Stop. Rethink. Re-Research.
Rather than making the Latin alphabet look similar to the Arabic, a better long-term solution was needed. Unlike Arabic, the Latin alphabet is geometrical, but could there be a way of making Arabic geometrical? To answer that, deeper research about the Arabic script and the origin of the company was necessary.
I decided to back to the primary research and collect more infomation on Kufa as a city. This could channel the development in a better direction. As mentioned earlier, Dar Kufa, the “House of Kufa” or “Kufa House”, originates from the word Kufa, a city located in Iraq with a significant cultural value to the Middle-East.
In 656 A.D. the historical city became a capital governed by Alī ibn Abī Tālib, the cousin and the son-in-law of Prophet Mohammed. It contains the Great Mosque of Kufa, one of the earliest mosques in Islam built in the 7th century, with many famous scholars originating from there.
01 Kufic Script
Kufic is the oldest calligraphic form of the various Arabic scripts and consists of a modified form of the old Nabataean script. Kufic script was mainly developed around the end of the 7th century in Kufa, Iraq, from which it takes its name. Until around the 11th century it was the main script used to copy Qur’ans. However, these days, the usage of the script has lessened dramatically.
Due to the square tiles used in architecture, the Kufic script naturally took a geometric form. The geometric aspect of the Kufa calligraphy was intriguing and made it fitting to this project.
Dar Kufa. Kufa. Kufic.
Finally, there was something that I had not seen or felt before: an equal weight to both scripts. I started out by making simple sketches on graph paper:
The Design Process
Thinking that Kufic would be just simple geometry was wrong. According to the rules of the script, there has to be equal spacing between letters and dots. Applying this rule on the English version might become a problem for legibility later on. Arabic calligraphy in general has a lot of repetition either for emphasis or aesthetics.
The rules of the Kufic script turned out to be very challenging. The spacing between the L and the K, the U and the K, and the F and the A were not equal. Instead of trying to break the rules, it was best to actually stick to them.
Arabic turned out to be far more easier to play around with, as the letters are easier to bend.
As architecture played a huge role in the Kufic script, it was important for me to be able to bring the three-dimensional world to life.
In order to keep and restore my history and identity, I chose the colour turquoise, a colour that also represents Iraq.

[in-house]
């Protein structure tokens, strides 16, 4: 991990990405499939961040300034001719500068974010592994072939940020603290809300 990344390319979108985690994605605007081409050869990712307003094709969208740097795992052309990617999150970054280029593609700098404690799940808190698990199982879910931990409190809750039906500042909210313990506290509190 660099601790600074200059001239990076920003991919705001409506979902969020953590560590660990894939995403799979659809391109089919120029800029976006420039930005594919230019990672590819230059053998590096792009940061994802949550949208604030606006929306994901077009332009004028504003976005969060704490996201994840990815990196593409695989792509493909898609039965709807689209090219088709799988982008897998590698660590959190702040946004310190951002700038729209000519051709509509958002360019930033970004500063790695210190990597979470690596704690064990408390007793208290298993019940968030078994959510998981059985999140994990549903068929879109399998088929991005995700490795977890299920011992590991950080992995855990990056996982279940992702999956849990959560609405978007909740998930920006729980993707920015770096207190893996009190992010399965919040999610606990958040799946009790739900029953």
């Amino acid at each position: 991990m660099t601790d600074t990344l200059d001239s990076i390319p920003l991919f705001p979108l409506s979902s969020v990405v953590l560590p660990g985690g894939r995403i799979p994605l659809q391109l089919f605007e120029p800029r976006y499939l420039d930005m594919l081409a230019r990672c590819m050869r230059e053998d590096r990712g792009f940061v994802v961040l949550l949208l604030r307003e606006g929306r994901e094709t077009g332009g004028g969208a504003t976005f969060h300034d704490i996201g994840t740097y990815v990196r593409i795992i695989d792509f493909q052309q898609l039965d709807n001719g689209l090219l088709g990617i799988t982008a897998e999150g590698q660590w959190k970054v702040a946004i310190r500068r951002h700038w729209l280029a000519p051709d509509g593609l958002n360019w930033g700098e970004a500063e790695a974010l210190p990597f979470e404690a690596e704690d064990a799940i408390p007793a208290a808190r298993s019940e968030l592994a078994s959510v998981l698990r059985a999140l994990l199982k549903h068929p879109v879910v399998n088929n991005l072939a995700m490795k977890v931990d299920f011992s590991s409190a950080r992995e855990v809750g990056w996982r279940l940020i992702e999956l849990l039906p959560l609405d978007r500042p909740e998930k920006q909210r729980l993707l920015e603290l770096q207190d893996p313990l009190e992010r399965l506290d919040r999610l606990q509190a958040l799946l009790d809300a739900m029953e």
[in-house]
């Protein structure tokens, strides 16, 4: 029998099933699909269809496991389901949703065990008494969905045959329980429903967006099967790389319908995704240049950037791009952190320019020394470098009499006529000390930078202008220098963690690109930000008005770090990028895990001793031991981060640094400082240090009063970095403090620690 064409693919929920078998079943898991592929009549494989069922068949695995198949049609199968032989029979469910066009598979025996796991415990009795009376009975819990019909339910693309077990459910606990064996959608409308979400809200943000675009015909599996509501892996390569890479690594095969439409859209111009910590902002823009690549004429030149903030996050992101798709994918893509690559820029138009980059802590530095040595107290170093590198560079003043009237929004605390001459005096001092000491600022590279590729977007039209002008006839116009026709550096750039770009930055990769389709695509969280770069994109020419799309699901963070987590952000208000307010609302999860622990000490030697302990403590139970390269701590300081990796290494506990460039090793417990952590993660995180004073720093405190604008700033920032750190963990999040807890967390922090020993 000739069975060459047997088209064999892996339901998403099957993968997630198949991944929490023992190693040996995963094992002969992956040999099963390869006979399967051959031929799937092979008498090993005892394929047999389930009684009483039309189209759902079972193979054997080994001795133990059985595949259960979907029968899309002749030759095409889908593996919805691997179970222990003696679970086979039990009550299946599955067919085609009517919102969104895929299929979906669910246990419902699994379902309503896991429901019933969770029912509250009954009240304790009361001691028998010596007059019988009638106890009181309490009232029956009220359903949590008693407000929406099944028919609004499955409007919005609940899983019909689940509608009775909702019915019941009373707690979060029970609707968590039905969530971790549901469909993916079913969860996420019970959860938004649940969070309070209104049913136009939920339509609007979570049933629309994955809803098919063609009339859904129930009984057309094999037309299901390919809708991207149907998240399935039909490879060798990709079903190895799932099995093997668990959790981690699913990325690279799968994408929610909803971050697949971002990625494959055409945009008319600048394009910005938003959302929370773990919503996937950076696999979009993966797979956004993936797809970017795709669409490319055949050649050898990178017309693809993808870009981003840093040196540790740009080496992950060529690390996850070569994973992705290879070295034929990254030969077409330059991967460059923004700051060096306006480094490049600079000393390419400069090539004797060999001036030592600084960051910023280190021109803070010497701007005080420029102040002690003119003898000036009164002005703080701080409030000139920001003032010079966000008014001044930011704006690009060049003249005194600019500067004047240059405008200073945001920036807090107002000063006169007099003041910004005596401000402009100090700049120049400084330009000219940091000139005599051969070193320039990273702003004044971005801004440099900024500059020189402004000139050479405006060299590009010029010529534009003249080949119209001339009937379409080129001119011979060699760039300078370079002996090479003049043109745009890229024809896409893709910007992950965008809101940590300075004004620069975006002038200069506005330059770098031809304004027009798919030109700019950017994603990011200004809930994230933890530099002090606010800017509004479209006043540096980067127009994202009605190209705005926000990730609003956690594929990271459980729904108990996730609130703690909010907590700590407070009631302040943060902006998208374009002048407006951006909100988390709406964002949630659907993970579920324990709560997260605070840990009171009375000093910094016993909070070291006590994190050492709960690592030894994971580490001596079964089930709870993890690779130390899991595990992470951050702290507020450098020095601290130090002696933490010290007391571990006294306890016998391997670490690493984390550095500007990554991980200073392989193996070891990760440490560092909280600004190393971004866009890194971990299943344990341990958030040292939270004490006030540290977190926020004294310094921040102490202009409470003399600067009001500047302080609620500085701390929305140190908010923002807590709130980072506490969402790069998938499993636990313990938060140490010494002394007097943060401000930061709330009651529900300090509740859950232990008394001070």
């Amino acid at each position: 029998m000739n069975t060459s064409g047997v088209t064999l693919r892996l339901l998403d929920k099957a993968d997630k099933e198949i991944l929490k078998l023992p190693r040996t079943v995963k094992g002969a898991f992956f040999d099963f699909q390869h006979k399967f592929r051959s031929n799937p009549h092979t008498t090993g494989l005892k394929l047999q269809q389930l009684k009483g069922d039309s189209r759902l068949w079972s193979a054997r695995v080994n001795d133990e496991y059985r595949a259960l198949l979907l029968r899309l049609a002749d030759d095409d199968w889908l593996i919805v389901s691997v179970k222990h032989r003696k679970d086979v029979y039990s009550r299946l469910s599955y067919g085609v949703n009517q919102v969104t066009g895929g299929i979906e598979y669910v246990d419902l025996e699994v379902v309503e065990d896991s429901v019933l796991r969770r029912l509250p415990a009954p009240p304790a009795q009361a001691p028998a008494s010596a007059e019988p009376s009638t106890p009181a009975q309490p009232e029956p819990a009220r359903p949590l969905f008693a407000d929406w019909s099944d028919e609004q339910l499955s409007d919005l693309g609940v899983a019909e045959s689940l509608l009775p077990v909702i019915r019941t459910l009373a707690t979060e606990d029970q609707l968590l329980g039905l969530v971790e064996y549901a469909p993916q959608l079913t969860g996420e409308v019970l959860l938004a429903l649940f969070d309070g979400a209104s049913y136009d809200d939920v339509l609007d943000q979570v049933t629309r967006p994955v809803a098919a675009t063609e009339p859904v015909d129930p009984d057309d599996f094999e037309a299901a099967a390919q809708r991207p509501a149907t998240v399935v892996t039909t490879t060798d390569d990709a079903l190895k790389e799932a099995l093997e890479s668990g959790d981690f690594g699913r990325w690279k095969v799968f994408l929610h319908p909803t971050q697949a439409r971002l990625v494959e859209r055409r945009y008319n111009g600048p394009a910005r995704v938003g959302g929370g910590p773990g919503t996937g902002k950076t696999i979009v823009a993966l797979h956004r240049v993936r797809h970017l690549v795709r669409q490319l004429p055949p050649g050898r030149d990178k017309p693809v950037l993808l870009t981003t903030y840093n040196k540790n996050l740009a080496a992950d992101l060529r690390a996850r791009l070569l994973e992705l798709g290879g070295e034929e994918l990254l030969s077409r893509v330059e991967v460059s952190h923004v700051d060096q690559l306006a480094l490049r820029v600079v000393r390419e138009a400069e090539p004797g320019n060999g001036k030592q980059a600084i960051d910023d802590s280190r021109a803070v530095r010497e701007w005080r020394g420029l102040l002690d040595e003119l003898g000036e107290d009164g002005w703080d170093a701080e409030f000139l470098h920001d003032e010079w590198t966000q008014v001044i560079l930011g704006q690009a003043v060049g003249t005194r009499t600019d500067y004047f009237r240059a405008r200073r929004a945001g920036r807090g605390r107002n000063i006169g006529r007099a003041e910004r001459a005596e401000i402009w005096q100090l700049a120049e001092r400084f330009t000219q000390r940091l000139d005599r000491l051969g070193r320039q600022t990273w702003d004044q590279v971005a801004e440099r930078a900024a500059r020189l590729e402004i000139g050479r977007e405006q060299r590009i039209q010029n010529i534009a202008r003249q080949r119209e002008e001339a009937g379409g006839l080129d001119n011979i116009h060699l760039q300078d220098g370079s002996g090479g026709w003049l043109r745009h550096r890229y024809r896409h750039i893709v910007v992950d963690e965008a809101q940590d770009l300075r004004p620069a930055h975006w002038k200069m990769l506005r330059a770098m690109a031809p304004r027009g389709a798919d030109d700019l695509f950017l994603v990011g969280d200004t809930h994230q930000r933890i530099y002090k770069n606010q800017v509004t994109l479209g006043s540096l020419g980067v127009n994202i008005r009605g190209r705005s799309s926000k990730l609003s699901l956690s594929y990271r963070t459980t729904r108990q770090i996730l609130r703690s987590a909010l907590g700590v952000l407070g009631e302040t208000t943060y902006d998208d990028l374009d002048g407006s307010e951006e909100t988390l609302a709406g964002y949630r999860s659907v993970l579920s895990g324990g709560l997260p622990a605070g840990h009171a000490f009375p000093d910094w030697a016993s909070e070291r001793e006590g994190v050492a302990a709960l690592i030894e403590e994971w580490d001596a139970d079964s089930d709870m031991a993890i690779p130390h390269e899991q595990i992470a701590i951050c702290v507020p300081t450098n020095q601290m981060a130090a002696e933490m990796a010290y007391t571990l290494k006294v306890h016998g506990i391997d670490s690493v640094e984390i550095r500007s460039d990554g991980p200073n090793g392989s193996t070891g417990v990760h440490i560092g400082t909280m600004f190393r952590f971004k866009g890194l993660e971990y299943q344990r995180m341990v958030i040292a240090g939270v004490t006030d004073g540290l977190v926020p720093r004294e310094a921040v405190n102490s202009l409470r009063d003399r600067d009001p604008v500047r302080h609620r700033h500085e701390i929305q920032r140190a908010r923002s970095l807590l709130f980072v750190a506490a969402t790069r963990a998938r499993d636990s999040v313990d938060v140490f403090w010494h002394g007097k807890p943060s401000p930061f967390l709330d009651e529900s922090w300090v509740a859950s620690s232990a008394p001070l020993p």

Repetitive Kufic script is read in the same way from all angles. This allowed me to create a dynamic logo, which rotates but still keeps its form, meaning, and legibility. The design was inspired by the Arabic dot based system.
Clearly legibility was still a problem. It was better to simplify the logo and see if that would help.
The logo became more legible after adding some illustrative elements on it, however the R still needed some more attention. The spacing in this design turned out to be more successful than the ones previously.
The beauty of Kufic is in the intricate design, therefore, over-simplifying the design would make it lose its essence. The best thing to do was to deconstruct the letter layout and begin refining the design.
The design no had a good basis. It was legible because of the composition, however, it still contained some elements that needed to be fixed, such the R and the D.
The use of colour further enhanced the legibility, as dark colours are usually read first and lighter colours last.
By simply using Kufic on the Arabic felt like cheating, as it is the oldest Arabic script. By re-thinking and re-designing, I was able to have more flexibility to differentiate the D from the O and the R from the A.
Introducing a diagonal grid to my horizontal and vertical grid gave me endless new options, but I still needed a guide to work with. Whereas introducing a straight grid and a diagonal grid gave the possibility to create more options with the identity.
The diagonal grid gave great flexibility when adding an extra dimension to the art work.
Through adjusting the right tones of colour and adding some illustrative elements, the final identity started to come to life.
The logo became flexible and could be applied in many ways without losing its identity.
Creating a logo with strong identity elements could be altered easily whilst not losing the core of the design, depending on what kind of a book was published.
The final result was a balanced, strong identity, which was easy to amend. Most importantly, the identity appealed to both Western and Middle Eastern audiences.
Creating a logo is always challenging, and I hope that the case study presented in this article was as insightful to you as it was to me.